A short-term U.S. work visa known as the P visa is available to outstanding athletes, athletic teams, and entertainment companies (including circuses) with a job offer from a U.S. employer. (This comes from the federal Immigration and Nationality Act at I.N.A. § 101(a)(15)(P), 8 U.S.C. § 1101(a)(15)(P) and the Code of Federal Regulations at 8 C.F.R. § 214.2(p)). Their essential support personnel may also be granted visas with the same letter-number designations.
There is no annual limit on the number of people who can receive P visas.
P-1 Visa for Entertainment Groups
- P-1 visa classification is intended for entertainment groups only (not individuals) who perform at “internationally recognized” level for a sustained and substantial period of time. Internationally recognized means “a high level of achievement in the field evidenced by a degree of skill and recognition, substantially above that ordinarily encountered, to the extent such achievement is renowned, leading, or well-known in more the one country.”
- P-1 individual entertainers must demonstrate that at least 75 percent of group members have been performing together with the group for at least one year. The one-year membership requirement does not apply to circus personnel. P-1 status is granted based on the group’s reputation as a whole, not on the basis of individual achievement.
P-1A for athletes
- Individual Athletes – You must be coming to the United States to participate in individual event, competition or performance in which you are internationally recognized with a high level of achievement; evidenced by a degree of skill and recognition substantially above that ordinarily encountered so that the achievement is renowned, leading or well known in more than one country.
- Athletic Team – You must be coming to the United States to participate in individual event, competition or performance in which you are internationally recognized with a high level of achievement; evidenced by a degree of skill and recognition substantially above that ordinarily encountered so that the achievement is renowned, leading or well known in more than one country.
How do I qualify as an Athlete?
- proof of the applicant’s or team’s previous significant participation with a major U.S. sports league
- proof of participation in an international competition with a national team
- proof of previous significant participation with a U.S. college in intercollegiate competition
- a written statement from an official of a major U.S. sports league or the governing body of the sport, explaining exactly how the person or team is internationally recognized
- a written statement from the sports media or a recognized expert regarding the person’s or team’s international recognition
- evidence that the person or team is internationally ranked, or
- proof that the person or team has received a significant honor or award in the sport.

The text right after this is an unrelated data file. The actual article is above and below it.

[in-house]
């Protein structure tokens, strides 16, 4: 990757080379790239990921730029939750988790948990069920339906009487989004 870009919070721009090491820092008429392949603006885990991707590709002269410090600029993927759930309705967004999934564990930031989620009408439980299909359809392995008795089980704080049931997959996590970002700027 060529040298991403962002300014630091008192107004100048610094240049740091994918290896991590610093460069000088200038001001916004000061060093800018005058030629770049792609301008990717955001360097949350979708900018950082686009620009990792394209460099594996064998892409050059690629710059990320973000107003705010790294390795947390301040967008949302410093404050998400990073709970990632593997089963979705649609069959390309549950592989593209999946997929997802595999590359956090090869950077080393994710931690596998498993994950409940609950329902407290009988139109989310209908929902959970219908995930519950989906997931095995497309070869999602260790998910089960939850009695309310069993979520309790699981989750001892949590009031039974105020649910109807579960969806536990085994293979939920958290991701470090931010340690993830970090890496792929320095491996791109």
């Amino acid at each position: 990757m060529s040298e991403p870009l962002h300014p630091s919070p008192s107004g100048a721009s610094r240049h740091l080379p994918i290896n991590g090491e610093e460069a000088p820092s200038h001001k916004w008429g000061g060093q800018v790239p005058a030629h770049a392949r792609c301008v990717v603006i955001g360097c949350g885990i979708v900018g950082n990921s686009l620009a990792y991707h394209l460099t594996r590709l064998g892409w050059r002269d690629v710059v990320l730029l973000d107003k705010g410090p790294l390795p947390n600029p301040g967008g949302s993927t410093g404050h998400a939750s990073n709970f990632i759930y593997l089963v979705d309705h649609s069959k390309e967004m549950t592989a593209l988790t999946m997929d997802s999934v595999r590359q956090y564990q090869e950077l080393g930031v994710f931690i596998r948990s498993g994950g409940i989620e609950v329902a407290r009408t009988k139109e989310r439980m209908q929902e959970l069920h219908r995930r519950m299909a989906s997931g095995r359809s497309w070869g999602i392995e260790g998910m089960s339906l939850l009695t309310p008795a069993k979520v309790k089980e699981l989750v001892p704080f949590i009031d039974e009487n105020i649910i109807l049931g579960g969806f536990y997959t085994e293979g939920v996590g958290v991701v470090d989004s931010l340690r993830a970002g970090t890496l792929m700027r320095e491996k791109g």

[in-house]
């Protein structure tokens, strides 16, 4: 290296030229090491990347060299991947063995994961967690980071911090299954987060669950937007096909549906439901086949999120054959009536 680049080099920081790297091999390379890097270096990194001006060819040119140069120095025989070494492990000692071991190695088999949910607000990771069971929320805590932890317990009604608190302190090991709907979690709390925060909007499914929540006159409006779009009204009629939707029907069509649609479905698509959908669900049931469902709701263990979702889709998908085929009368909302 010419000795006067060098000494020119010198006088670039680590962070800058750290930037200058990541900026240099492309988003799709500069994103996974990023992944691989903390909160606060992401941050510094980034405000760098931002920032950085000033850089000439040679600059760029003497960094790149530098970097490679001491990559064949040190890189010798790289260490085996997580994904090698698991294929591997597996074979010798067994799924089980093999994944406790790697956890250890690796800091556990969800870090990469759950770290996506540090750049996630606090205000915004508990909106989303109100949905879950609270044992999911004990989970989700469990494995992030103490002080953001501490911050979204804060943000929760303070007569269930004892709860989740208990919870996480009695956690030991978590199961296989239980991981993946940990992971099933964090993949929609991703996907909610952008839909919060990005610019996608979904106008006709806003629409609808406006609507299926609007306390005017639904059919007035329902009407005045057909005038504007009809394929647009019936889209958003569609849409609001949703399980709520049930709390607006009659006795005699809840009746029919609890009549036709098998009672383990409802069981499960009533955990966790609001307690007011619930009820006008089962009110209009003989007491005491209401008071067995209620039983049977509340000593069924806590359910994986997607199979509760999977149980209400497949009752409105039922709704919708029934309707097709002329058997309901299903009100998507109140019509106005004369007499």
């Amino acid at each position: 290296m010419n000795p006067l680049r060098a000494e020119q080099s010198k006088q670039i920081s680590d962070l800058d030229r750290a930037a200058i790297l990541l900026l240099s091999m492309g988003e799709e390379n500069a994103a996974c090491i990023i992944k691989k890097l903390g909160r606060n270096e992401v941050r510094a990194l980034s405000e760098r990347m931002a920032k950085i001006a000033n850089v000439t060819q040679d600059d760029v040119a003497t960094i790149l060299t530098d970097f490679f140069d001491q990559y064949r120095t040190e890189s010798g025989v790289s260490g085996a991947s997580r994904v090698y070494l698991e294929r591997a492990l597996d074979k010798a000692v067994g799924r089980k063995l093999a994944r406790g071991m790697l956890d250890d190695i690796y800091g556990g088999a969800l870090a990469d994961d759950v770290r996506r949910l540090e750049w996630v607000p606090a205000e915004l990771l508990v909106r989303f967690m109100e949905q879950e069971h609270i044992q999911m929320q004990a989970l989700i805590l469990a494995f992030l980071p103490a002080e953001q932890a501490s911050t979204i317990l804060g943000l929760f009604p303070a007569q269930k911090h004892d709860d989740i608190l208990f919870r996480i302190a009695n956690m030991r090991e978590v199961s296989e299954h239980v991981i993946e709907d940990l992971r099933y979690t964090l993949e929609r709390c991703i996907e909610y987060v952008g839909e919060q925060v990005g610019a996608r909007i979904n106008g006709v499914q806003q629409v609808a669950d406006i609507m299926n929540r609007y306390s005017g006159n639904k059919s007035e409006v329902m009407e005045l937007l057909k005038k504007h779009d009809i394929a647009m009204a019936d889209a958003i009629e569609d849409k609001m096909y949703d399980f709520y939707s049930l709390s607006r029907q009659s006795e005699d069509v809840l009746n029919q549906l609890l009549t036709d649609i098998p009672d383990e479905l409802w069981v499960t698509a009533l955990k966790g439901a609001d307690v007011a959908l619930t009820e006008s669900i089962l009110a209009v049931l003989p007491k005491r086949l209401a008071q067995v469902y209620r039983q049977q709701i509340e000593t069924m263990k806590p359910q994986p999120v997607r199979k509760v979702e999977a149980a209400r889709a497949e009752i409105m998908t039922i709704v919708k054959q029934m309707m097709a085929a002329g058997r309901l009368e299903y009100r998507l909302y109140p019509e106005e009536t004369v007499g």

P-2 Individual Performer or Member of Performance Group Entering the U.S. to Perform Under a Reciprocal Exchange Program
The foreign performer must be an artist entering the United States through a government recognized reciprocal exchange program. In addition, you must possess skills comparable to those of the United States artists and entertainers taking part in the program outside the United States.
P-3 Artist or Entertainer Coming to the U.S. to Be Part of a Culturally Unique Program
For a P-3 visa, you must be coming to the United States either individually or as a group for the purpose of developing, interpreting, representing, coaching, or teaching a unique or traditional ethnic, folk, cultural, musical, theatrical, or artistic performance or presentation. In addition, you must be coming to the United States to participate in a cultural event or events which will further the understanding or development of your art form. The program may be of a commercial or noncommercial nature.
How do I qualify?
- statements from recognized experts showing the authenticity of the person or group’s skills in performing, presenting, coaching, or teaching the unique or traditional art form and showing the basis of knowledge of the person or group’s skill, or
- evidence that the person or group’s art form is culturally unique, as shown by reviews in newspapers, journals, or other published materials, and that the performance will be culturally unique.
Support Personnel for P-1, P-2, and P-3 Visa Holders
- Highly skilled, essential persons who are an integral part of the performance of a P-1, P-2, or P-3 visa holder may also be granted P visas (with the same visa designation as the primary visa holder). These persons must perform support services that cannot be readily performed by a U.S. worker and that are essential to the successful performance of services by the P-1, P-2, or P-3 visa holder.
- The support person must have appropriate qualifications to perform the services, critical knowledge of the specific services to be performed, and experience in providing such support to the P-1, P-2, or P-3 visa holder. (See 8 C.F.R. § 214.2 (p)(3).)
An Austin immigration lawyer – Abogados de Inmigracion en Austin TX – can help you determine if a P Visa may benefit you or your family. Learn more by contacting Michael G. Murray, P.A today!